Research indicates that loneliness is just as harmful to one’s health as smoking 15 cigarettes per day.
Unfortunately, I did not appreciate the significant impact of loneliness on one’s mental and physical health until after I had experienced its effects first-hand. In my first year as an undergraduate, I had difficulty transitioning into university life. Deep down I wanted to get more involved in extracurricular activities on campus; however, whenever I was about to attend an event, I would be overcome with anxiety that held me back. At the time, I had no idea why I was feeling so intimidated by social situations that would not have fazed me in the past.
Although I sought counseling, I was so busy with my academic workload and adjusting to it that I did not put much effort into my mental health issues. I continued to avoid having those awkward first conversations with other students, which provided relief in the moment, but made me feel even more anxious whenever these situations inevitably arose in the future. In addition, I began experiencing trouble concentrating on my coursework and felt an inescapable sadness that no amount of junk food could remedy. Ultimately though, I came to appreciate that my patterns of social avoidance were causing my mental and physical health to deteriorate.
After I decided to drop a class and make a greater investment in experimenting with strategies such as physical activity and mindfulness, I slowly became better equipped to improve my mental health and well-being. One of the most helpful tools for me was creating a fear hierarchy comprised of social situations, ordered from least to most intimidating. I worked on each step for a couple of weeks before moving on to the next one, and in this way was able to put myself into situations that were conducive to meeting others. I also began to put screen time limits on social media apps that were causing me to compare myself too much to others, and made more of an effort to be truly open with friends and family about how I was feeling. After making these changes, I felt much happier, more resilient, and excelled in my studies. I quickly realized that I had greatly underestimated the impact that mental health has on one’s overall life satisfaction and success.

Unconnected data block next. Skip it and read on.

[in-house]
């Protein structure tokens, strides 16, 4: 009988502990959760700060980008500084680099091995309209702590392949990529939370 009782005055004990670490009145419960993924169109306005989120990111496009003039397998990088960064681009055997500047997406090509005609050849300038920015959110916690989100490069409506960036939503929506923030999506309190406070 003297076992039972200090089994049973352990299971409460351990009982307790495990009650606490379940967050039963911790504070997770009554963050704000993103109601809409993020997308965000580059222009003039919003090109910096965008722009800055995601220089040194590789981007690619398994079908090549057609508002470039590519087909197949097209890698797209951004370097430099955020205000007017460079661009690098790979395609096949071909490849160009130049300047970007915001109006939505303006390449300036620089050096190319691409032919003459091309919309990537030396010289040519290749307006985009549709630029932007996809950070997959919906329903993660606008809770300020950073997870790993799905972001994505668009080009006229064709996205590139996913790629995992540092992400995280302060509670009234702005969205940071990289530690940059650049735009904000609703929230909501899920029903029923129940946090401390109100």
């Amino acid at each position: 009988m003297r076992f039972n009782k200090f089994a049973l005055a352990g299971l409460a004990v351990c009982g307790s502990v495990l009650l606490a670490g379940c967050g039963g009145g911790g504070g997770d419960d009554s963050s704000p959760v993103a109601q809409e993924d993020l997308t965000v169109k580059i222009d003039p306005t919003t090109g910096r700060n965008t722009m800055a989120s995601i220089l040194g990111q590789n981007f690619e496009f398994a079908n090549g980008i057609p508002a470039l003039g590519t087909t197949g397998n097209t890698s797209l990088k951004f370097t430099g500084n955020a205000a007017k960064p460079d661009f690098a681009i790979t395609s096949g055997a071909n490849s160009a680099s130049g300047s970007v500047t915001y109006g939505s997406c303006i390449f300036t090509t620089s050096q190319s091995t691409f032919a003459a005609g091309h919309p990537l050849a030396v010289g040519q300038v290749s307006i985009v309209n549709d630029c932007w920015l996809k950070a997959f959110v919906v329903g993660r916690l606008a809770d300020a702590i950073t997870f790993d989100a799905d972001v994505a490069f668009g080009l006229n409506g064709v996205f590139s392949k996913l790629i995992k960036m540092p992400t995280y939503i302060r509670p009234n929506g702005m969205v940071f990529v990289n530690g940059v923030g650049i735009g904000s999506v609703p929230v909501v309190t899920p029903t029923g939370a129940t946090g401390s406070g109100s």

While I still struggle at times with social anxiety and anxiety in general, I continue to learn new coping strategies and I feel much healthier overall. Nonetheless, the COVID pandemic has without a doubt, sporadically heightened my feelings of loneliness and it has taken some time to figure out how to cope. Video chatting with friends and family has helped me tremendously to replicate the face-to-face interactions that would typically happen; I feel much more connected and fulfilled after these conversations. One of my close friends also checks in on me if they have not heard from me in a while, and this has helped me to avoid socially withdrawing; something much easier to do now given our current living circumstances. Some of my other strategies for remaining socially engaged include: going for walks with my dog, streaming a movie with a friend using an app like Netflix Party, or virtual volunteering.
I know that I would not be able to get through these challenging times without my wonderful support system, and I want anyone reading this to know that I, and all of us at Cam’s Kids, are here to cheer you on!
To get some inspiration, feel that you are not alone, or gain a better understanding of mental health and anxiety, I encourage you to check out the amazing resources on this website! And if you need to get something off your chest, take advantage of your school’s counseling resources or any of the following:
Kids Help Phone: text “CAM” to 686868 or call 1-800-668-6868
Good2Talk (Post-Secondary Student Support for Ontario and Nova Scotia): call 1-866-925-5454 (Ontario) 1-833-292-3698 (Nova Scotia), or text GOOD2TALKON to 686868
Here247 – call 1-844-437-3247
Canada Suicide Prevention Service – call 1-833-456-4566 or text 45645
Always remember that things will get better, no matter how bleak your situation or the current state of the world may seem. Just look at the stories on these pages for proof. :)